In its memorandum of decision, the trial court did not explicitly address the plaintiff's public policy claim. The trial court, however, implicitly rejected the claim by affirming the school board's decision and dismissing all of the plaintiff's claims. Had the claim been made before the hearing officer, and had he failed to make findings pertaining to the claim, the trial court could, at most, have found that he should have ruled upon the claim, and, that being the case, would have sustained the appeal on that ground. Levitt v. Public Utilities Commission, 114 Conn. 628, 634, 159 A.2d 878 (1932). The trial court, however, could not have found that the hearing officer was under an obligation to find facts and to rule on a claim that had not been raised. We conclude therefore, that, by failing to raise her claim before the hearing officer, the plaintiff in effect waived it.
The plaintiff claims finally that the hearing officer and the trial court should have found that the president of Local 1464 did not have apparent authority to execute the Project Pride and Alternative Education agreements. The plaintiff contends that such apparent authority was dissolved when the plaintiff made known to the school board that she was contesting the president's actual authority to bind Local 1464 to the agreements. The following additional facts are pertinent to disposition of this claim. At the August 31, 1990 hearing before the hearing officer, the plaintiff challenged the president's actual authority to enter into the Project Pride and Alternative Education agreements. Additionally, on September 12, 1990, the plaintiff sent individual letters to school board members informing them that the president lacked actual authority to sign the Project Pride and Alternative Education agreements. Finally, it was stipulated that, prior to January 14, 1991, the day of the plaintiff's discharge, each board member had knowledge of the plaintiff's contention that the president lacked actual authority.
The plaintiff argued that the president of Local 1464 lacked actual authority because, in violation of the union constitution, the union membership never authorized the Project Pride and Alternative Education agreements, and neither the executive board nor the membership ever ratified them.
Negotiation of the Project Pride and Alternative Education agreements took place over the course of several meetings, between September, 1989, and March, 1990. Teams for the school board and for Local 1464 negotiated the Project Pride and Alternative Education agreements protecting teachers in Project Pride and Alternative Education from the normal rules governing layoffs. The superintendent of schools, the assistant superintendent of schools, the director of personnel, and the principals of the two Bristol high schools comprised the school board's negotiation team. The president, secretary, treasurer, vice president, and two steward and executive council members of Local 1464 comprised its negotiation team. The school board chairman and the president of Local 1464 signed the two agreements on April 20, 1990. It was customary for such agreements to be signed by the president on behalf of the union and by the chairman on behalf of the school board. The question of actual authority was not raised during the negotiation or signing of the two agreements.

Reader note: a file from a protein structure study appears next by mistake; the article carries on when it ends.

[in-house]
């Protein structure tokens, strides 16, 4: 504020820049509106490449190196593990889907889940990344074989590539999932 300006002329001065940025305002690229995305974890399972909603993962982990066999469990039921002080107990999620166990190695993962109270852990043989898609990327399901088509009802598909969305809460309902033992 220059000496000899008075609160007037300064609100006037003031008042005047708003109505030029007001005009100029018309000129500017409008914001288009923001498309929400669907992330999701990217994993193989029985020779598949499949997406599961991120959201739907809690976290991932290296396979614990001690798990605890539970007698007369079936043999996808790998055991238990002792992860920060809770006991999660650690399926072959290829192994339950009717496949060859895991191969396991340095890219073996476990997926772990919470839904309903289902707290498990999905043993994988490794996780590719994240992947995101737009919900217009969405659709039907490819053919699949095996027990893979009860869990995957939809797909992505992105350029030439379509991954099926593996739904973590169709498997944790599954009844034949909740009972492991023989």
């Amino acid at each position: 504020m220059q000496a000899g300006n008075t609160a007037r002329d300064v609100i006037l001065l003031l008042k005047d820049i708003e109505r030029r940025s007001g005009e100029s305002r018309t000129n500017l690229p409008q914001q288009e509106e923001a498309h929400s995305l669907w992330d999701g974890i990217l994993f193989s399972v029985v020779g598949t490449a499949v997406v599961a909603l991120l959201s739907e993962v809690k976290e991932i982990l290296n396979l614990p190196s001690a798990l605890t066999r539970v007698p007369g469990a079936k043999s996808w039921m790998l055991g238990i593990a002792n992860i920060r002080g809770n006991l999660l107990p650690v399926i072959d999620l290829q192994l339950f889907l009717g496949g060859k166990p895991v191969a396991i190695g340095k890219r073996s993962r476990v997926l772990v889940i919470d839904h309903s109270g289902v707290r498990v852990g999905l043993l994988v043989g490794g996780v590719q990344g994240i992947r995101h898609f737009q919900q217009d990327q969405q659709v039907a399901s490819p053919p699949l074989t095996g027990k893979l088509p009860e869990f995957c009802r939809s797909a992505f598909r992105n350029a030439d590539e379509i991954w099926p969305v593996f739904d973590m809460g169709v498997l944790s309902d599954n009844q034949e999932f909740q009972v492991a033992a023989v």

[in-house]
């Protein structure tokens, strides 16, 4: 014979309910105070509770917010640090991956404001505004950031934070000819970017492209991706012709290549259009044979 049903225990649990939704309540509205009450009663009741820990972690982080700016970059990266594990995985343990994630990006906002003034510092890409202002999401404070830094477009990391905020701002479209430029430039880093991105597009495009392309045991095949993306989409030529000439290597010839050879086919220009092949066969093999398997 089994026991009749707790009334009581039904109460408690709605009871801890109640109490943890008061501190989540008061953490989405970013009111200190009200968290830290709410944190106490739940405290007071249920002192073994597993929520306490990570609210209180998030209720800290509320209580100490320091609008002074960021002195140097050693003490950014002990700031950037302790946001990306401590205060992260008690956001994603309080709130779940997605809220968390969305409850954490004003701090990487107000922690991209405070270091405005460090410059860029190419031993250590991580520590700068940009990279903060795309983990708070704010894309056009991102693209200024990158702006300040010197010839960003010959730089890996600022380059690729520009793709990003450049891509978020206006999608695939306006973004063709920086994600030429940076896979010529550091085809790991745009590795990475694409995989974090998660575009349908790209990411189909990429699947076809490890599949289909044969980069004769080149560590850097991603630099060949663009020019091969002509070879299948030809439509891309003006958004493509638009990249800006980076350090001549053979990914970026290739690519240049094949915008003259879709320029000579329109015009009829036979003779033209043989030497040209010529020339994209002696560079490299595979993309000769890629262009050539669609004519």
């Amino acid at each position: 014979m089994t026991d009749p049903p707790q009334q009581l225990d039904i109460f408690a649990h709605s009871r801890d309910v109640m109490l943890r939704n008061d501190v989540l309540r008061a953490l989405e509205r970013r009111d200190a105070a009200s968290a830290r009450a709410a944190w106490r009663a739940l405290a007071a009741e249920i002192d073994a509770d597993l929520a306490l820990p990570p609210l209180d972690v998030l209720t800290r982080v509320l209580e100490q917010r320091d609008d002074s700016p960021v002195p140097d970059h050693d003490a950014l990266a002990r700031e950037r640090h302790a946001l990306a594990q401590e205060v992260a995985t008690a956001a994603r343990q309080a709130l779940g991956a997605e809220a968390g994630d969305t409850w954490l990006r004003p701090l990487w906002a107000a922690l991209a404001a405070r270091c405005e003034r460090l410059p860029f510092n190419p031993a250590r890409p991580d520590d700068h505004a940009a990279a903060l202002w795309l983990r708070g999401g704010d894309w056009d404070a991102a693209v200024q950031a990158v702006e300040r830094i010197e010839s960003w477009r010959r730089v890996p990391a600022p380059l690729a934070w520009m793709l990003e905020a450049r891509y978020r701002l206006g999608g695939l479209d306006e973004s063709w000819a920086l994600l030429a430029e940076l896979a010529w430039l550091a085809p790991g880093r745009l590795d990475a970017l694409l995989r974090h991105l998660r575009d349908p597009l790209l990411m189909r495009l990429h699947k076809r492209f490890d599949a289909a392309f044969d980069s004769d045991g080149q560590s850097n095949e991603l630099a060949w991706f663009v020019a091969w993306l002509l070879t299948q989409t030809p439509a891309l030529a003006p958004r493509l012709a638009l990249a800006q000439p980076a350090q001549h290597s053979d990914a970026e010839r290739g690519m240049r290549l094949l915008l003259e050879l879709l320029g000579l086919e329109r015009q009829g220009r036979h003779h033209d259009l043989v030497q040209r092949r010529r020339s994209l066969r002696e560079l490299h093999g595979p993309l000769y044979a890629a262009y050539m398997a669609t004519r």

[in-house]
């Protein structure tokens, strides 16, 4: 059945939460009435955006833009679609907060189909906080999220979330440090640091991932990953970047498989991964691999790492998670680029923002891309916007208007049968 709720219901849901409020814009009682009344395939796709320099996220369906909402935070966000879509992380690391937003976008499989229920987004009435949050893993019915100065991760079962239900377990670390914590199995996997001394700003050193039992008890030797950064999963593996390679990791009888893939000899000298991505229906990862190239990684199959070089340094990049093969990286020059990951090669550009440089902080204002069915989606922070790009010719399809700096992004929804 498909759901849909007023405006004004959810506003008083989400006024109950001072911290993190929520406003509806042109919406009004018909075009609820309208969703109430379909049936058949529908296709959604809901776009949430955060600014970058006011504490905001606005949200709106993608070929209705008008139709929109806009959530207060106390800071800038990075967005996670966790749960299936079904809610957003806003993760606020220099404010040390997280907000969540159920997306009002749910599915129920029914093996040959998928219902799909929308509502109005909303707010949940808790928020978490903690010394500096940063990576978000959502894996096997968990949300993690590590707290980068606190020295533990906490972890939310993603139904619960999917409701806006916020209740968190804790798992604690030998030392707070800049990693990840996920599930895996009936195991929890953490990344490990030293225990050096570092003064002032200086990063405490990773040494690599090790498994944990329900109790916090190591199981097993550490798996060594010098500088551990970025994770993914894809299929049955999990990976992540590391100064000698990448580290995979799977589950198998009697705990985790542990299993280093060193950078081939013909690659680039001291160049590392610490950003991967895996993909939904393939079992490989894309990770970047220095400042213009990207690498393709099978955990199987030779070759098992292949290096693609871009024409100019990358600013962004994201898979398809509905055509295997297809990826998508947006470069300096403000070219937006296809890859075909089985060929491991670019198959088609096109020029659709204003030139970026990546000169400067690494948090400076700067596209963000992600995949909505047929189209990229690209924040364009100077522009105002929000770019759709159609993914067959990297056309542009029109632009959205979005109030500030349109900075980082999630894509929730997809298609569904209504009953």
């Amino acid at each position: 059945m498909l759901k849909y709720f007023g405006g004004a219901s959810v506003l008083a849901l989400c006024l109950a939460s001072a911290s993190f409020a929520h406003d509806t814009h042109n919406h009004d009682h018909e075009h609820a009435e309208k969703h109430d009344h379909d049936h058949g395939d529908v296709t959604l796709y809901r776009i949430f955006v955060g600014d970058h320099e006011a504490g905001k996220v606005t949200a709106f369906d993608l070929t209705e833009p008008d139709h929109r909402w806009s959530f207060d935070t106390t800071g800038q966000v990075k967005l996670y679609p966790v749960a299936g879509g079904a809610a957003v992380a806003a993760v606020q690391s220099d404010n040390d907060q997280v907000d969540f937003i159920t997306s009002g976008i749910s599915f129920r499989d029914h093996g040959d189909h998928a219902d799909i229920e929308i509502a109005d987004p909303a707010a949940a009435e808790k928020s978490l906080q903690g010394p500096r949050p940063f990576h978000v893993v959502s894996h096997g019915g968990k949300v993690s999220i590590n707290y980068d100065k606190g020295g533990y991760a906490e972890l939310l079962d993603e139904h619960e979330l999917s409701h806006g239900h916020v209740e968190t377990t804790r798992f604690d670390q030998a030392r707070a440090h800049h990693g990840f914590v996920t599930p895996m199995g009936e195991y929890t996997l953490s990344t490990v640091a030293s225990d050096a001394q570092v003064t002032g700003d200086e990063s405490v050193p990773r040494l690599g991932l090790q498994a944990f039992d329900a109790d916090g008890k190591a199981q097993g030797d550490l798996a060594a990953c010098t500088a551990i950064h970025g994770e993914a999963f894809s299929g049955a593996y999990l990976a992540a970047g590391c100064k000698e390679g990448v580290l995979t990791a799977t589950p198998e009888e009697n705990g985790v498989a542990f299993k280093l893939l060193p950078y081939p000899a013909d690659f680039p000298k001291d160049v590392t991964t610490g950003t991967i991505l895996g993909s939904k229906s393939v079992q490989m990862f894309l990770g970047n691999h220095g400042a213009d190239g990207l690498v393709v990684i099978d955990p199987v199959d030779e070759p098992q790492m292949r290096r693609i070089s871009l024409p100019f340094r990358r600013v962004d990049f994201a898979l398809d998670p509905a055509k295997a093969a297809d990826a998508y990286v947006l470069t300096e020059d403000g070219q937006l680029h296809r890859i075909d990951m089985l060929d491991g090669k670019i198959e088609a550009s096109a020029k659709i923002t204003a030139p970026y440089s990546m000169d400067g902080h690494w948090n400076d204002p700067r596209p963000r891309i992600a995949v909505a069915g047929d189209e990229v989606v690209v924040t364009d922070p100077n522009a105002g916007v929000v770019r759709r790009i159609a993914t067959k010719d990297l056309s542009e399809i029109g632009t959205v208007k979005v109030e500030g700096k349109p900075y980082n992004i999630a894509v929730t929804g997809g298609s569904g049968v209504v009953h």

The plaintiff concedes that the president of Local 1464 had apparent authority when he signed and executed the agreements. The plaintiff, however, asserts that she terminated this apparent authority once she informed the school board at the hearing and through her letters to individual board members that she was contesting the president's actual authority to bind Local 1464. According to the plaintiff, because her challenge to the president's actual authority came before the seniority provisions in the agreements went into effect and before the plaintiff was discharged, her challenge sufficiently revoked any apparent authority the president had when he signed the agreements. Consequently, the plaintiff argues, her challenge to the president's actual authority retroactively nullified the agreements. Finally, the plaintiff argues that the refusal by the hearing officer to admit her relevant evidence on the issue of actual authority resulted in his failure to properly consider whether apparent authority continued beyond August 31, 1990, the date she first contested the president's actual authority. According to the plaintiff, this failure to examine whether apparent authority was "terminated," required the trial court to set aside her contract termination. We disagree.